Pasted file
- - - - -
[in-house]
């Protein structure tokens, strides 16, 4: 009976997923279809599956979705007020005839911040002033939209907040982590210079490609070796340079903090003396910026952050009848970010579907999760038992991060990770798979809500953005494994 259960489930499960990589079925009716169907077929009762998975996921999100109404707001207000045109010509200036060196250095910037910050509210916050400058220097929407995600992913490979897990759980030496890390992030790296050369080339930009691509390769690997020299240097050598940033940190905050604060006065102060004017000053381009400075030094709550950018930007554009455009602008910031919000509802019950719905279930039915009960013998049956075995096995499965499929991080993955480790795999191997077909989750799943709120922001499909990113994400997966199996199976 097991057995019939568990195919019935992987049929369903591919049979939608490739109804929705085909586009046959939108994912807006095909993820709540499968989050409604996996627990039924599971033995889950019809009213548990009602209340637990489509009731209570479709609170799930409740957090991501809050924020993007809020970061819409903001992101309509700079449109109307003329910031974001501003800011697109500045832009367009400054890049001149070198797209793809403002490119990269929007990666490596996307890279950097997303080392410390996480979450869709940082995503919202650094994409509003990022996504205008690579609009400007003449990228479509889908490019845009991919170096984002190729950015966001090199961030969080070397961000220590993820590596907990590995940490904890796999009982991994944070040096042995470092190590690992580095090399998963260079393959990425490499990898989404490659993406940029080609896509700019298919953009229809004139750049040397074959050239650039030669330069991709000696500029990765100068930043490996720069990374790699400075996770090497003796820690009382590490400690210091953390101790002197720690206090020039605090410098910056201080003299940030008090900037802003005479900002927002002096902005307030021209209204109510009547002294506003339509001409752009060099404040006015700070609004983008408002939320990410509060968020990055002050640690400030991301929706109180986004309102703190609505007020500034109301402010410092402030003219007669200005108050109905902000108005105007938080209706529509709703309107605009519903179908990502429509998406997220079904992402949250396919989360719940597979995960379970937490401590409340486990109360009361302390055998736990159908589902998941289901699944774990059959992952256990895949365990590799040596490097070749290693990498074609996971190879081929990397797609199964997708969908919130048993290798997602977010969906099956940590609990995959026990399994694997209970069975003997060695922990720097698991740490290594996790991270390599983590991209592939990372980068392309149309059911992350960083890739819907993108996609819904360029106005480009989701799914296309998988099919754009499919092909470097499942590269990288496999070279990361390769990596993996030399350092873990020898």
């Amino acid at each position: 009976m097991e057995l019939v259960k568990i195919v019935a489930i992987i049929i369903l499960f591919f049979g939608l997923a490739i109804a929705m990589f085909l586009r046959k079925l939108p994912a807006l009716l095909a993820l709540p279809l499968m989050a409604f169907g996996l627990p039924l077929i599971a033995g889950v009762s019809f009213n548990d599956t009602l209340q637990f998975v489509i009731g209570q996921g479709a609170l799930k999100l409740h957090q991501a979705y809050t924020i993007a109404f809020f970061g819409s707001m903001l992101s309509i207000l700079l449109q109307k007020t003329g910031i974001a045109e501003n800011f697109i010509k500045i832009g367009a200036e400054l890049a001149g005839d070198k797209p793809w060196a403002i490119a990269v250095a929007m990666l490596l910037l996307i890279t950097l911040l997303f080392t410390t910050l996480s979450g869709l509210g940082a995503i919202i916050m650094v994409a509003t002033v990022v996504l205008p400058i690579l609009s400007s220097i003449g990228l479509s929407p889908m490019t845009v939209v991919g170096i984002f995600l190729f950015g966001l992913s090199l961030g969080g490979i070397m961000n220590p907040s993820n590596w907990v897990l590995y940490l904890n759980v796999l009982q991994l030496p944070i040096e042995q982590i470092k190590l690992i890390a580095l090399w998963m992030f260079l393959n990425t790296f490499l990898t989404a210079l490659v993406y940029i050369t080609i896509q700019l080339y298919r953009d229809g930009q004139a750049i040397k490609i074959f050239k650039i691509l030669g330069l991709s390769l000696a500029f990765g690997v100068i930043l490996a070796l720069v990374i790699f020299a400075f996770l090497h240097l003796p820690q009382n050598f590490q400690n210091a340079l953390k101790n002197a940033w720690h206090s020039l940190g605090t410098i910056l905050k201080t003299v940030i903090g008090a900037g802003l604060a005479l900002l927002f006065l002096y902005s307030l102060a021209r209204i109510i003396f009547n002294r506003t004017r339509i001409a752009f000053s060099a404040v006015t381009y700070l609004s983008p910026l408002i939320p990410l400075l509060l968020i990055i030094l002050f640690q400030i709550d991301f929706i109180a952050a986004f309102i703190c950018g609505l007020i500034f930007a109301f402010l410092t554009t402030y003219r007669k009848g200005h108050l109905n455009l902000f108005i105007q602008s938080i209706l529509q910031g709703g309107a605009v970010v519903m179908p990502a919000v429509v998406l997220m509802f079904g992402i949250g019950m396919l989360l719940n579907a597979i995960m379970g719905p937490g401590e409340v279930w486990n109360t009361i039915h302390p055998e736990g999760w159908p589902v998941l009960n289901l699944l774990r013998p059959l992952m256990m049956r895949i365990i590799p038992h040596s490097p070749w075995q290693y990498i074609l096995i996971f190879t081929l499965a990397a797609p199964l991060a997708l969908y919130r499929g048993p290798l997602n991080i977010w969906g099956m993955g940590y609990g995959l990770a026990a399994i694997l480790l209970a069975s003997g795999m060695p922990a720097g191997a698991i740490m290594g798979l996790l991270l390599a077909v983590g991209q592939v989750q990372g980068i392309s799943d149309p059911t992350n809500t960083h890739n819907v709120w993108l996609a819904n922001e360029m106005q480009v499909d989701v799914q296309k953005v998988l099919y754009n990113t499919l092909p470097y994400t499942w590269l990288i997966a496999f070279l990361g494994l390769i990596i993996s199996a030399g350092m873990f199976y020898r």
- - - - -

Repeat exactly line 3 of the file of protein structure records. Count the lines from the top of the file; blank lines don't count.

């Amino acid at each position: 009976m097991e057995l019939v259960k568990i195919v019935a489930i992987i049929i369903l499960f591919f049979g939608l997923a490739i109804a929705m990589f085909l586009r046959k079925l939108p994912a807006l009716l095909a993820l709540p279809l499968m989050a409604f169907g996996l627990p039924l077929i599971a033995g889950v009762s019809f009213n548990d599956t009602l209340q637990f998975v489509i009731g209570q996921g479709a609170l799930k999100l409740h957090q991501a979705y809050t924020i993007a109404f809020f970061g819409s707001m903001l992101s309509i207000l700079l449109q109307k007020t003329g910031i974001a045109e501003n800011f697109i010509k500045i832009g367009a200036e400054l890049a001149g005839d070198k797209p793809w060196a403002i490119a990269v250095a929007m990666l490596l910037l996307i890279t950097l911040l997303f080392t410390t910050l996480s979450g869709l509210g940082a995503i919202i916050m650094v994409a509003t002033v990022v996504l205008p400058i690579l609009s400007s220097i003449g990228l479509s929407p889908m490019t845009v939209v991919g170096i984002f995600l190729f950015g966001l992913s090199l961030g969080g490979i070397m961000n220590p907040s993820n590596w907990v897990l590995y940490l904890n759980v796999l009982q991994l030496p944070i040096e042995q982590i470092k190590l690992i890390a580095l090399w998963m992030f260079l393959n990425t790296f490499l990898t989404a210079l490659v993406y940029i050369t080609i896509q700019l080339y298919r953009d229809g930009q004139a750049i040397k490609i074959f050239k650039i691509l030669g330069l991709s390769l000696a500029f990765g690997v100068i930043l490996a070796l720069v990374i790699f020299a400075f996770l090497h240097l003796p820690q009382n050598f590490q400690n210091a340079l953390k101790n002197a940033w720690h206090s020039l940190g605090t410098i910056l905050k201080t003299v940030i903090g008090a900037g802003l604060a005479l900002l927002f006065l002096y902005s307030l102060a021209r209204i109510i003396f009547n002294r506003t004017r339509i001409a752009f000053s060099a404040v006015t381009y700070l609004s983008p910026l408002i939320p990410l400075l509060l968020i990055i030094l002050f640690q400030i709550d991301f929706i109180a952050a986004f309102i703190c950018g609505l007020i500034f930007a109301f402010l410092t554009t402030y003219r007669k009848g200005h108050l109905n455009l902000f108005i105007q602008s938080i209706l529509q910031g709703g309107a605009v970010v519903m179908p990502a919000v429509v998406l997220m509802f079904g992402i949250g019950m396919l989360l719940n579907a597979i995960m379970g719905p937490g401590e409340v279930w486990n109360t009361i039915h302390p055998e736990g999760w159908p589902v998941l009960n289901l699944l774990r013998p059959l992952m256990m049956r895949i365990i590799p038992h040596s490097p070749w075995q290693y990498i074609l096995i996971f190879t081929l499965a990397a797609p199964l991060a997708l969908y919130r499929g048993p290798l997602n991080i977010w969906g099956m993955g940590y609990g995959l990770a026990a399994i694997l480790l209970a069975s003997g795999m060695p922990a720097g191997a698991i740490m290594g798979l996790l991270l390599a077909v983590g991209q592939v989750q990372g980068i392309s799943d149309p059911t992350n809500t960083h890739n819907v709120w993108l996609a819904n922001e360029m106005q480009v499909d989701v799914q296309k953005v998988l099919y754009n990113t499919l092909p470097y994400t499942w590269l990288i997966a496999f070279l990361g494994l390769i990596i993996s199996a030399g350092m873990f199976y020898r």